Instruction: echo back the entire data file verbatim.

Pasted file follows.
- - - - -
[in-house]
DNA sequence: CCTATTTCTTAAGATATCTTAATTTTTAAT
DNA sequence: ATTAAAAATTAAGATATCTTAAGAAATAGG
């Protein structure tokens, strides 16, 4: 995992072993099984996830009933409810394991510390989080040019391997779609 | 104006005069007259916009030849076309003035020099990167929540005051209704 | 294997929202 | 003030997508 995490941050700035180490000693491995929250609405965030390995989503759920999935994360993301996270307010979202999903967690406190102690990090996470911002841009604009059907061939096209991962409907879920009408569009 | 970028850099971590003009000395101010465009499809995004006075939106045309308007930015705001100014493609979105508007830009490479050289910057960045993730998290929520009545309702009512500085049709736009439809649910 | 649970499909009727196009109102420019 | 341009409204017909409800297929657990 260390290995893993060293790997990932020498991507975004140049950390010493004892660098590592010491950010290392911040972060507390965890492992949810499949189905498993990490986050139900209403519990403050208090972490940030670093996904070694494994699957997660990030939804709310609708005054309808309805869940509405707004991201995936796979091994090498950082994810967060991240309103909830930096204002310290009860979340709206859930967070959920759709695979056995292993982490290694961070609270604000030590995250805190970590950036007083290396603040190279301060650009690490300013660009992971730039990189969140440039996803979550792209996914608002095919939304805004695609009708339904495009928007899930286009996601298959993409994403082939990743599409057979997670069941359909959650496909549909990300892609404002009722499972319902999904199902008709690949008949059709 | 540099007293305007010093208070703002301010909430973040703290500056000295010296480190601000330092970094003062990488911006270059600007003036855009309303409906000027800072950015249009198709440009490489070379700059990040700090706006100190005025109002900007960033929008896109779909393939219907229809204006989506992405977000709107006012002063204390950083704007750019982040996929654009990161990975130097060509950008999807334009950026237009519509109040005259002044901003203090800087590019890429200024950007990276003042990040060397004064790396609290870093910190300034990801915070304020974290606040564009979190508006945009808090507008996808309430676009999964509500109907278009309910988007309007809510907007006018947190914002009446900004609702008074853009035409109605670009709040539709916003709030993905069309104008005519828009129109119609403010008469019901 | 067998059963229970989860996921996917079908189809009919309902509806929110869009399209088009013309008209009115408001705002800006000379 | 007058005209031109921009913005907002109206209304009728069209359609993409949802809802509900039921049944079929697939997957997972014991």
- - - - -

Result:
[in-house]
DNA sequence: CCTATTTCTTAAGATATCTTAATTTTTAAT
DNA sequence: ATTAAAAATTAAGATATCTTAAGAAATAGG
């Protein structure tokens, strides 16, 4: 995992072993099984996830009933409810394991510390989080040019391997779609 | 104006005069007259916009030849076309003035020099990167929540005051209704 | 294997929202 | 003030997508 995490941050700035180490000693491995929250609405965030390995989503759920999935994360993301996270307010979202999903967690406190102690990090996470911002841009604009059907061939096209991962409907879920009408569009 | 970028850099971590003009000395101010465009499809995004006075939106045309308007930015705001100014493609979105508007830009490479050289910057960045993730998290929520009545309702009512500085049709736009439809649910 | 649970499909009727196009109102420019 | 341009409204017909409800297929657990 260390290995893993060293790997990932020498991507975004140049950390010493004892660098590592010491950010290392911040972060507390965890492992949810499949189905498993990490986050139900209403519990403050208090972490940030670093996904070694494994699957997660990030939804709310609708005054309808309805869940509405707004991201995936796979091994090498950082994810967060991240309103909830930096204002310290009860979340709206859930967070959920759709695979056995292993982490290694961070609270604000030590995250805190970590950036007083290396603040190279301060650009690490300013660009992971730039990189969140440039996803979550792209996914608002095919939304805004695609009708339904495009928007899930286009996601298959993409994403082939990743599409057979997670069941359909959650496909549909990300892609404002009722499972319902999904199902008709690949008949059709 | 540099007293305007010093208070703002301010909430973040703290500056000295010296480190601000330092970094003062990488911006270059600007003036855009309303409906000027800072950015249009198709440009490489070379700059990040700090706006100190005025109002900007960033929008896109779909393939219907229809204006989506992405977000709107006012002063204390950083704007750019982040996929654009990161990975130097060509950008999807334009950026237009519509109040005259002044901003203090800087590019890429200024950007990276003042990040060397004064790396609290870093910190300034990801915070304020974290606040564009979190508006945009808090507008996808309430676009999964509500109907278009309910988007309007809510907007006018947190914002009446900004609702008074853009035409109605670009709040539709916003709030993905069309104008005519828009129109119609403010008469019901 | 067998059963229970989860996921996917079908189809009919309902509806929110869009399209088009013309008209009115408001705002800006000379 | 007058005209031109921009913005907002109206209304009728069209359609993409949802809802509900039921049944079929697939997957997972014991």